RICHARD WILLIAMSON: Still sure peace will come, after all these years

A century ago tonight, my father experienced the most memorable Christmas Eve of his life.

Sixty years ago, so did I.

He was on the front line, in a foreign land. So was I, in Jerusalem, though the line was no longer particularly dangerous.

We had driven in a clapped-out RAF lorry from Al Mafraq, in Jordan, to the King David Hotel, scene of the 1948 terrorist attack by Israel against the British occupying forces.

All seemed peaceful now. But we were not too sure. I thought then of my father, as I do now.

He had thought he was a freedom fighter in 1914.

That Christmas Eve a century ago, he discovered the Germans thought they were, too.

That night in Jerusalem, we thought we were freedom fighters, by keeping Israel and the Arab world apart.

After all, Israeli Meteor jets, painted black, and supplied by the British, often tested our radar in the desert over Al Mafraq.

But standing by to intercept were Meteors painted silver, flown by the RAF, protecting the boundaries of Jordan and the other Middle Eastern countries.

It had become a juggling act, yet it was peace on earth and goodwill towards people that night when we moved on to Bethlehem, despite our vehicle getting a puncture and spluttering to a halt somewhere down in the Great Rift Valley.

Somehow we kept on to the Church of the Holy Sepulchre in Bethlehem. Safe inside, with and Gloria In Excelsis Deo and the biggest star in Bethlehem’s history in neon lights over the altar, Midnight Mass seemed even bigger and better than that in Blighty.

It was a far cry from the holly and ivy pagan symbolism we cling to here, yet which we love as one glorious Christmas pudding of inherited memory from times past.

It was still a celebration of hope, as it was from time immemorial.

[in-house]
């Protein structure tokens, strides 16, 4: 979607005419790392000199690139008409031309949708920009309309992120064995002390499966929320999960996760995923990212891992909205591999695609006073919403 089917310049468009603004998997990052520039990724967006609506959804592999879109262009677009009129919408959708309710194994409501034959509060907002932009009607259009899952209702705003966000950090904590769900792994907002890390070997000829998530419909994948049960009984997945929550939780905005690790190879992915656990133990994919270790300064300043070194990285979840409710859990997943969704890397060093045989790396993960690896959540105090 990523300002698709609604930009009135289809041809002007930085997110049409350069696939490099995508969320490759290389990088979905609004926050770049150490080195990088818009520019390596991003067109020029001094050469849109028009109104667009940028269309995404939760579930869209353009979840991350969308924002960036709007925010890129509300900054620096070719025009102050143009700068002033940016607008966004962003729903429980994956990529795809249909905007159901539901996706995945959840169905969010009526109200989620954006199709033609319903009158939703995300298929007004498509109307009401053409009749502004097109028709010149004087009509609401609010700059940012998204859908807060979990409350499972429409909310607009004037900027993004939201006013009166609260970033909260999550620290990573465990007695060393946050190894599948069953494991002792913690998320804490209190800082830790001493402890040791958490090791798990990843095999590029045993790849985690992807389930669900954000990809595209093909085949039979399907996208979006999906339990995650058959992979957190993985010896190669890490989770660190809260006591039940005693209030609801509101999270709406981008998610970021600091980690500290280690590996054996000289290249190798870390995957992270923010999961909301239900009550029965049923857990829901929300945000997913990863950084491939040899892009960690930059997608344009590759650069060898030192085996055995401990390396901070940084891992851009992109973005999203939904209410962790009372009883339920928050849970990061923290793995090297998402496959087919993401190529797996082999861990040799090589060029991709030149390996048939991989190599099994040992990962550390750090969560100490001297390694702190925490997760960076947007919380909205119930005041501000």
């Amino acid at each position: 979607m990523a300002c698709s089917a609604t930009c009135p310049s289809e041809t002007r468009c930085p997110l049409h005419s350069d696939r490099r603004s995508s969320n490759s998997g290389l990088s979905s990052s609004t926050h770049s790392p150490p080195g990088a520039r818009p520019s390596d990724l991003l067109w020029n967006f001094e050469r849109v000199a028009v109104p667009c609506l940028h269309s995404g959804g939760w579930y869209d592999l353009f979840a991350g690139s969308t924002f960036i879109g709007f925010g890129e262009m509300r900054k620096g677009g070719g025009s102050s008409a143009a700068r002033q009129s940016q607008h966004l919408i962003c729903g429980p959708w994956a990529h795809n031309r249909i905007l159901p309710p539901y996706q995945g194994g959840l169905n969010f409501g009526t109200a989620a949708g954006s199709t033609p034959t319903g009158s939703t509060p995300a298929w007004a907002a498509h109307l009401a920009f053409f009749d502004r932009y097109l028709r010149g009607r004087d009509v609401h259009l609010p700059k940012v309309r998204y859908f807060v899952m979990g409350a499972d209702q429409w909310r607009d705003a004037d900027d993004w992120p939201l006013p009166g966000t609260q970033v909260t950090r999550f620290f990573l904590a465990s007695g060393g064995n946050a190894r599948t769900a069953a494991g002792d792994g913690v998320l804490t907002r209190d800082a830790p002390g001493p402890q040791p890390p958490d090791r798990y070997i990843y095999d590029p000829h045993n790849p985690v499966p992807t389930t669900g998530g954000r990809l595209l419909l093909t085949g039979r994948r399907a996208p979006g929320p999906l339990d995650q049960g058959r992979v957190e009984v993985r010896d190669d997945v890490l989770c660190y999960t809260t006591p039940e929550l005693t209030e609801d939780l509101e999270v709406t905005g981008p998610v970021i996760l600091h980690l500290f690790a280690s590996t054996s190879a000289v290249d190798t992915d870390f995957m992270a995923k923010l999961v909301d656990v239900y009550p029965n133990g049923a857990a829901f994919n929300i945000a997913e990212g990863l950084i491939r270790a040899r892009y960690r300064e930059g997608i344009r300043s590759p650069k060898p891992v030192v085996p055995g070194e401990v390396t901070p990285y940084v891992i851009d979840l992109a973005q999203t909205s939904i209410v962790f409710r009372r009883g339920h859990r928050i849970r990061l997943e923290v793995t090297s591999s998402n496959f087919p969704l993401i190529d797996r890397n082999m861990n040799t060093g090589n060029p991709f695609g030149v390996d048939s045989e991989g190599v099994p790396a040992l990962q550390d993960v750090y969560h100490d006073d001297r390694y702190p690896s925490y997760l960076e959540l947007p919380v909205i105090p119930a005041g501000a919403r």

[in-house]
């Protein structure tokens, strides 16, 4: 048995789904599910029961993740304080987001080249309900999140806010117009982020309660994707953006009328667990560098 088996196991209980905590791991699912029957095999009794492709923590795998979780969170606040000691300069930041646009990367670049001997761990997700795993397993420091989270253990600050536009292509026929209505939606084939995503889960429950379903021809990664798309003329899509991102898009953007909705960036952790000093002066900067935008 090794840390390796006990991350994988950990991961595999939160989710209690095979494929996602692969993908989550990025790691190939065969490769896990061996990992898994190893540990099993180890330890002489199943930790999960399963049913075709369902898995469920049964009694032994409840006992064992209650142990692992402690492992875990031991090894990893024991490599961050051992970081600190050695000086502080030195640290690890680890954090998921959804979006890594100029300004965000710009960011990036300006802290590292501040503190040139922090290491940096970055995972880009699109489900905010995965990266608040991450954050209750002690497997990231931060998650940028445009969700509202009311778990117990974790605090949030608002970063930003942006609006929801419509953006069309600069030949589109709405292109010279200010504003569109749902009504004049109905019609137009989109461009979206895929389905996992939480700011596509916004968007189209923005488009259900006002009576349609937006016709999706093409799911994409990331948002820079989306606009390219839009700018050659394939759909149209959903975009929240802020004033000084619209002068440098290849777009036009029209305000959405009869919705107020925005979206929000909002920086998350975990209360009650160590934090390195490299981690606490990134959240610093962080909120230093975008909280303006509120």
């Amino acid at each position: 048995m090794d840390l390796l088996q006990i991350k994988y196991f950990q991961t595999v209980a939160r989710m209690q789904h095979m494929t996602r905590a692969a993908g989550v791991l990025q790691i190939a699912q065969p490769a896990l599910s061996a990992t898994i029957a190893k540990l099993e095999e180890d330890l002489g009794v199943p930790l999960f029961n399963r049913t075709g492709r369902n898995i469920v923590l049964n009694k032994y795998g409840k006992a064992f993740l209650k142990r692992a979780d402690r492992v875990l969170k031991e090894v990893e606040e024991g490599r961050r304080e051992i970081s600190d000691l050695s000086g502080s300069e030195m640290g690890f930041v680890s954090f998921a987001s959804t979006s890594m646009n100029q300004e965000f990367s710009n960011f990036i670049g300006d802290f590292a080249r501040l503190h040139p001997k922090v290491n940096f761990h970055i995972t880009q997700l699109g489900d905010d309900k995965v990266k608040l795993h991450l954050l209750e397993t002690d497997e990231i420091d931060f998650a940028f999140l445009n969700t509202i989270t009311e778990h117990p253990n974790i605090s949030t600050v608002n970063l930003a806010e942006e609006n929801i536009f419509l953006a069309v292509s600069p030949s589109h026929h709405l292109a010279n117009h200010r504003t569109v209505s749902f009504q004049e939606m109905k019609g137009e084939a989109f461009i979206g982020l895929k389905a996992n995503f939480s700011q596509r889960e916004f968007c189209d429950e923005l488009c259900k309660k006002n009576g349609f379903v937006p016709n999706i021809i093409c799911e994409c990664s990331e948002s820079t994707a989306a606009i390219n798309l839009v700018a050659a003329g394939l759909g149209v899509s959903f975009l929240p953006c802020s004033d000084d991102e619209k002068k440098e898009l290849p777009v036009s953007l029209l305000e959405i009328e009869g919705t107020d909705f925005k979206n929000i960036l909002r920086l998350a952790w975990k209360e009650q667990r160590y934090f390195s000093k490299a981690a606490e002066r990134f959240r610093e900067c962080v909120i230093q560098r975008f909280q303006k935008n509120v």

Not one of us is alone in that hope for the future.

Back in 1954, I had no idea that it was actually the Bishop of Chichester, Lancelot Andrewes, who in 1616 while making his own personal journey through this troubled world as we all have to, wrote those famous lines: “It was no summer progress. A cold coming they had of it… the worst time of the year to make a journey…the ways deep, the weather sh arp, the days short, the sun farthest off in solstitio brumali, the very dead of winter.”

Words that were used again of course by TS Eliot on his own milestone. My father’s Christmas Eve could hardly be matched for that brief miracle which became an everlasting example to the world of the insanity of war.

He eventually saw peace in the region in only 21 years, in 1945.

I with the rest of the world am still waiting after 60 years for peace in that lovely region in the east where I spent my memorable Christmas.

Meanwhile, Al Mafraq, that tiny settlement in the Syrian desert, where I used to watch the desert larks making their nests, the sand grouse flighting against the sunset, the lesser kestrels hovering for locusts, and the black vultures vortexing into the clear blue sky, is now a vast, sprawling refugee camp.

It has become, like much of the region, a shattered landscape.

But peace will come one day, it always does.